Forward this email to ten of your contacts or expect a nasty surprise the next morning. Reblog this post before midnight and you will receive good news. Share the cat’s money and you will be rich. We are all victims of the chainmail industrial complex of the 2000s.
And while we might think we’re safe from superstitious messages these days with the advent of spam filters and privacy tools, TikTok (an app that’s both the bane of our existence and the love of our lives) simply ushered in the next wave of chain mail positions. Is this a sign of regression, or just another way TikTok users are reusing old internet culture?
The real meaning behind the crab emoji is darker than you think
TikTok’s favorite form of chainmail is more positive than the oddly menacing “reblog or you die” posts of a decade ago. Instead, users upload videos of themselves with meditative music or viral sounds behind them, alleging that the audio brings good luck and prosperity. Users write captions like “This sound not a joke actually! I’m making more money than I’ve ever seen now and my life is gr8!” or simply, “Don’t jump.” They could just show something really cool that happened to them, like buying a new laptop and alluding to the sound effect. Some don’t even care if you post the audio to your public profile, encouraging users to simply save the audio or video to their favorites folder or keep the video in their drafts (doing this, of course, always helps the original creator to get views, engagement, and prioritization of their content in TikTok’s algorithm).
Thanks to TikTok’s unique duet feature, these users can then return to their posts weeks or months later with awesome updates, encouraging users to keep using the sounds or liking their videos. It’s a new form of chainmail, but still reeks of those old emails and Tumblr posts behind the screen.
This kind of redesign also happens in the app in multiple other ways.
Cursed TikTok mashups — like the Mickey Mouse Clubhouse/Adele crossover, the particularly shocking mashup of “You’ve Got a Friend in Me” and WAP, or even meme remixes like “Chrissy, wake up!” — are a shining relic of the Internet Past, invoking the shuffle-song masterpieces that made up much of YouTube’s homepage decades ago.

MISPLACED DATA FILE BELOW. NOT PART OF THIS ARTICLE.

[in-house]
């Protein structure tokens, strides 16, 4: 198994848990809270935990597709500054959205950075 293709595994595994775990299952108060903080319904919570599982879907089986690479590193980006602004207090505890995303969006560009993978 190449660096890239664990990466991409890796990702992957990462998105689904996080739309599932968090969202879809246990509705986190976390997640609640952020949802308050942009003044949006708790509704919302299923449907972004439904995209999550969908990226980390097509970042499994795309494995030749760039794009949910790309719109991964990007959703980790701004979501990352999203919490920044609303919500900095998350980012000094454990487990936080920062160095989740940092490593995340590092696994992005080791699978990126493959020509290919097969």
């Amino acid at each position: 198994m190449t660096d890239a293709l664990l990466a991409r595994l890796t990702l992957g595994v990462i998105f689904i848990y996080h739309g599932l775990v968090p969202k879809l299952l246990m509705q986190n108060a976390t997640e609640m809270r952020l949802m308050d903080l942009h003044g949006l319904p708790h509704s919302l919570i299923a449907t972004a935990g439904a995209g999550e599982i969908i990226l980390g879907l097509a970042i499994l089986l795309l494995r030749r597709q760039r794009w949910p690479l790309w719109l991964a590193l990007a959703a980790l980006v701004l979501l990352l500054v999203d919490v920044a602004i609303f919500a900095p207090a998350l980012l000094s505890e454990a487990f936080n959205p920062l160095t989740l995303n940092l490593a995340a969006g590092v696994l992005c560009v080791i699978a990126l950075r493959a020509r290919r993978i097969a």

While the rise of Hip-Hop revolutionized the practice of creatively mixing instrumentals and lyrics, the first mashup of “cursed” songs is frequently credited to The Evolution Control Committee, an experimental music group that now calls it a “mash-up group”. “. In 1994, the band released a mash-up version of Public Enemy lyrics in addition to instrumentals from Herb Alpert and the Tijuana Brass. YouTube meme creators caught on to the trend, and today, thanks to the magic from TikTok, mashups of cursed songs pop up and go viral, almost daily.
TikTok isn’t just continuing the trend, it’s also bringing back old names to the online remixing game. The nocturnal rise of TikTok’s “Corn Kid” spawned a now immensely popular corn kid song, which ties together TikTok lines above a fun synth-based beat and electronic harmonies. The jingle was created by @Schmoyoho, a project and original YouTube channel created by musical group The Gregory Brothers. TikTok user @RubyRoseu noticed that it was the same guy behind other remixes of classic memes like the songs “Double Rainbow”, “Oh My Dayum”, and “Bed Intruder”. Schmoyoho is also behind the Stranger Things remix that’s probably been taking over your FYP for months.
Other internet icons, not just music creators and celebrities, are also finding fans on the app. Taking advantage of trends encouraging users to post in eras past or when they were kids, many former Vine icons are rising to TikTok prominence in a revival of their old 6-Second claims to fame.
Internet historians (read: older TikTok users who were chronically online at a young age) also point to the app’s repetition across the internet, such as the juxtaposition of a TikTok user going viral for having learned the dictionary definition of “kill”. alongside the old vine of a young girl doing the same (“I promise I will NOT kill!”).
What is this quote again? “Those who do not remember the past are doomed to repeat it.”
The tweet may have been deleted
(opens in a new tab)
It seems fair to say that much of this could be the product of Tumblr’s stranglehold on mid-2000s internet culture and lexicon, including TikTok’s revitalization of fandom interests like fanfic and editing creation, the love of an out-of-context and slightly surreal memes or gritty media like Disney’s Cars or Dreamwork’s Shrek, or even the way social justice jargon is used (for better and for worse). worse) among young Internet activists. Its role as Tumblr 2.0 just makes sense.
As an app that long ago shed its musically dancing and singing origins to take on the role of a favorite internet gathering place, TikTok has also moved many Gen Z users towards romanticizing the Millenium aesthetic. (and Tumblr), from fashion to technology. The app is usually flooded with an overwhelming yearning for childhood nostalgia. If they’re bringing back low-rise jeans and frosty eyeshadow, why not bring back chain mail and memes too?
For older users who were around in the days of Charlie the Unicorn, LOLCats, and the switch to (and death of) Vine, it might be slightly boring to see glorified chainmail, surprisingly familiar remixes, and squeaky memes reposted straight to their FYP. But isn’t that the natural cyclical process of the Internet? If it’s not repurposed on every new social media app, how will this early Internet language live on?
In the application’s myriad uses, perhaps its most important contribution is the preservation and redistribution of the Internet tradition of past generations, a digital conversation between users of all generations about how the humor has changed and how it has stayed the same. (And also the universal success of a good beat or a slight threat.)